It is understandable that people who’ve had limited contact with scholars of religion have trouble grasping this difference–because in the maleducated general culture no such line is respected or even conceivable. For example, some nonbelievers of vaguely Christian background think that to doubt that Jesus was the Son of God means you have to doubt that Jesus of Nazareth ever existed. The critical distinction between “Jesus” and “Christ” never crossed their mind.

    I have had many Christian students in my classes tell me that they felt that they were really discovering their own religion for the first time: because they were seeing it from an outside, critical perspective. We need to help others understand this principle: the value of sympathetic objective-descriptive understanding of religion for all, believers and nonbelievers, part of this objectivity including the “sympathetic worldview” from within (per the theologian’s comment above). I aspire to teach Buddhism or Confucianism just as “sympathetically from within” as I teach Christianity. In a sense, you have to feel somewhat seduced by a religion to teach it with any depth at all; one has to be worldview-promiscuous. Part of the task of teaching is making this approach and purpose clear to your students. They need to be “in” on it.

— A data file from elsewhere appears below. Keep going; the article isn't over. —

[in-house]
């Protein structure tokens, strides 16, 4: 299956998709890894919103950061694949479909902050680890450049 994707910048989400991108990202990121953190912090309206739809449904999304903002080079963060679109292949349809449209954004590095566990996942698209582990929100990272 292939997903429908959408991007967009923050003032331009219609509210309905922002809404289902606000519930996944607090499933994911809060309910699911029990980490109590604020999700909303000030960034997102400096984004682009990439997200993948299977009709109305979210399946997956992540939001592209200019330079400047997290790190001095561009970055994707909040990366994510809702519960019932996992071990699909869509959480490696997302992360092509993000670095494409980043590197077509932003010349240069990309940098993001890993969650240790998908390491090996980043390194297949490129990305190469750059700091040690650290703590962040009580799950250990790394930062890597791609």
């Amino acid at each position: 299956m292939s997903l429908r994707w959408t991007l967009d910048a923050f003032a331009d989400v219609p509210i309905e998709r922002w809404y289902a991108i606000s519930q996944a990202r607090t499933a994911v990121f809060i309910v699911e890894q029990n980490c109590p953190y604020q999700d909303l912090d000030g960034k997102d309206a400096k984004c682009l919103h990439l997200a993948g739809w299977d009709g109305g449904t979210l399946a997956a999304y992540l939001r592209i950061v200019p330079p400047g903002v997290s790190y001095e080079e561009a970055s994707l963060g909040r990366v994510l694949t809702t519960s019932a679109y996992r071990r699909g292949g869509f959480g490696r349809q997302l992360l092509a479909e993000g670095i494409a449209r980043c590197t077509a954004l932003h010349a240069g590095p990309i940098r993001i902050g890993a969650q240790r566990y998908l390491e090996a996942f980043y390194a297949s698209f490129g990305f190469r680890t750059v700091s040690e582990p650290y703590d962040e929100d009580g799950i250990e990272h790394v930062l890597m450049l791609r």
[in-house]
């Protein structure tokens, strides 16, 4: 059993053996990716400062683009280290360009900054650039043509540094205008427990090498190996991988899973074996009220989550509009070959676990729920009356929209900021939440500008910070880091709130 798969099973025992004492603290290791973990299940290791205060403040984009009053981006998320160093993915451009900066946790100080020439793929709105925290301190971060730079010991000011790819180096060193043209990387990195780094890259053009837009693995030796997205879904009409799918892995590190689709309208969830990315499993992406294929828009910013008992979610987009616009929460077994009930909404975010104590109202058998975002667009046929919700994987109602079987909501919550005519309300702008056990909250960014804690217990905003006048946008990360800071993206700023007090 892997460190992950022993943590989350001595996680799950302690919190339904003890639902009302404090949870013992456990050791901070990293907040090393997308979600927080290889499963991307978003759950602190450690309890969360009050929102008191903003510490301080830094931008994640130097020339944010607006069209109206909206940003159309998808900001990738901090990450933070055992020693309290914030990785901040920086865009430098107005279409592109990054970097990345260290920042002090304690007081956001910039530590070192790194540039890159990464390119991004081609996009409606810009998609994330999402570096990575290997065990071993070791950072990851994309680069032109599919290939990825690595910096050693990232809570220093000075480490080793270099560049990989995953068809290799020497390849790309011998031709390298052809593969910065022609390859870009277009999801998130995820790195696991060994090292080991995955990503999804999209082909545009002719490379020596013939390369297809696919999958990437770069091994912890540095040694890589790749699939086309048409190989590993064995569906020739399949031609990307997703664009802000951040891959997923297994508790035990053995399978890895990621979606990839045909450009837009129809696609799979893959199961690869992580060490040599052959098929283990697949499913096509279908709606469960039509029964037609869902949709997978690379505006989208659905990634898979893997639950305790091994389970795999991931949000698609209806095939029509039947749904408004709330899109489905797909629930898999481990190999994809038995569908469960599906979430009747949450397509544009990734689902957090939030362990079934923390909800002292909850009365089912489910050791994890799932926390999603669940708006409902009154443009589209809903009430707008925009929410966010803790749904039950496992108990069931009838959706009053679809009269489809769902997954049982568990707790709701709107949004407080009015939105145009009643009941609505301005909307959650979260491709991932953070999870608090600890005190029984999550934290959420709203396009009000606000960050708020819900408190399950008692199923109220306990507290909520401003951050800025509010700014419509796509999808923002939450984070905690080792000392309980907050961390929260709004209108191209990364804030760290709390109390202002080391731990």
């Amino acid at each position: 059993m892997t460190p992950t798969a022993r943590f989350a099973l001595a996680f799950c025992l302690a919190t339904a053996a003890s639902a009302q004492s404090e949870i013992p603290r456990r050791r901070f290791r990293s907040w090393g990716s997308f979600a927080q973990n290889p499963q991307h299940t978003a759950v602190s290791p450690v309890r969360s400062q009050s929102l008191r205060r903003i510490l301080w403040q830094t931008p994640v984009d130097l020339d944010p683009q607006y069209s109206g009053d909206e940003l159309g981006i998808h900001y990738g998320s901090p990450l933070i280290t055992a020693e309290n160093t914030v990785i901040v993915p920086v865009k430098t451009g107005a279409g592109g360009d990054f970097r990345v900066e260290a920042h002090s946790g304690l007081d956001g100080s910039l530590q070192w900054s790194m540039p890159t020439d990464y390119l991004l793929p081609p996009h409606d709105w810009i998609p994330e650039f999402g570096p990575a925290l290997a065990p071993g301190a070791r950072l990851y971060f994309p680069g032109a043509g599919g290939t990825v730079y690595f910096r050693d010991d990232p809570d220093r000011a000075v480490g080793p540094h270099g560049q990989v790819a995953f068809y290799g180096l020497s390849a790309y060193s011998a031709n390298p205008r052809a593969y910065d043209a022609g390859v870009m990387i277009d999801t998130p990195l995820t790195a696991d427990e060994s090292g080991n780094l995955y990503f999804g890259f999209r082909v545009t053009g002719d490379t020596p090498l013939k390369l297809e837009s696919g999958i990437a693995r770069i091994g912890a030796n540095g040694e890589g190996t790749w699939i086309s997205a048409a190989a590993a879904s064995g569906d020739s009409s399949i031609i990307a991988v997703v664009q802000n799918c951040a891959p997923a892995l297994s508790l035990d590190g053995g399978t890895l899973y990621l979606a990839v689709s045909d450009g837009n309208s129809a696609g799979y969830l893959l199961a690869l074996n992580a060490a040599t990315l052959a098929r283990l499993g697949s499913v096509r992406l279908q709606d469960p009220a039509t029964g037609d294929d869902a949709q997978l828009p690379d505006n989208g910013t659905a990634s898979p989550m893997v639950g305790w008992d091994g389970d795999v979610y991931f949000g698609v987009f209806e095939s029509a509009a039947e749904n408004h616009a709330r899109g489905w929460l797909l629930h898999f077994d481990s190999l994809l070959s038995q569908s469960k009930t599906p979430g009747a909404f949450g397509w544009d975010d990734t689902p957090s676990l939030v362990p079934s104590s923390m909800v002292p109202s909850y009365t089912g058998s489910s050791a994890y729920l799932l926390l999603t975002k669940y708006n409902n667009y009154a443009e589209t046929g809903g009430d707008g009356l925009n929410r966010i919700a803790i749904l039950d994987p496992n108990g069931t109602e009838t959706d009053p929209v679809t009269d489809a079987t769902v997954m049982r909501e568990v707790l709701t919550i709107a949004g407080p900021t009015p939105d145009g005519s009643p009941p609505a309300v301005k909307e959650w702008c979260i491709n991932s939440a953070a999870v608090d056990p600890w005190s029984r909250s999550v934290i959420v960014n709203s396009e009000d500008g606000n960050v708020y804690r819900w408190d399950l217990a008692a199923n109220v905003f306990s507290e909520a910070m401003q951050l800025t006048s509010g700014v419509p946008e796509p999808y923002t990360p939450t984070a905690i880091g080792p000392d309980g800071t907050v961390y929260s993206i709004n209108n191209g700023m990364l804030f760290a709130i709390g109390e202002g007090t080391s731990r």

I disagree with the theologian above: I think the academy can and should have a deeper ultimate impact than faith-based education. Because the latter is indoctrination, it cannot be trusted intellectually, whereas the former is uncoerced existential formation of the mind and sensibility. If a student of mine becomes Buddhist, Confucian, Christian, atheist, agnostic, Platonist, scientist, Heideggerian, uncertain what to think, and/or whatever else, I have done my job.

    The de facto situation means, like it or not, the burden is on us in the hotseat to project a clear message conveying these much-needed distinctions–in the classroom, the faculty meeting, and all public communications having to do with our profession.

  8. “A theologian”: the point about a “history of religions” approach is well-taken, and I need to think more about how my approach is different (which I think it is). As for “existential impact,” how is theology any different from philosophy in that regard? People can be profoundly changed by an encounter with Judith Butler, for example. In conversation with my colleagues around this point, I actually said that I would be happy if Christian theology was simply moved over into the philosophy department — so I’d call my approach more of a “philosophical” one than a “history of religions” one (given that I don’t normally pay much attention to liturgy, etc.).

  9. Found you via the Grundlegung blog.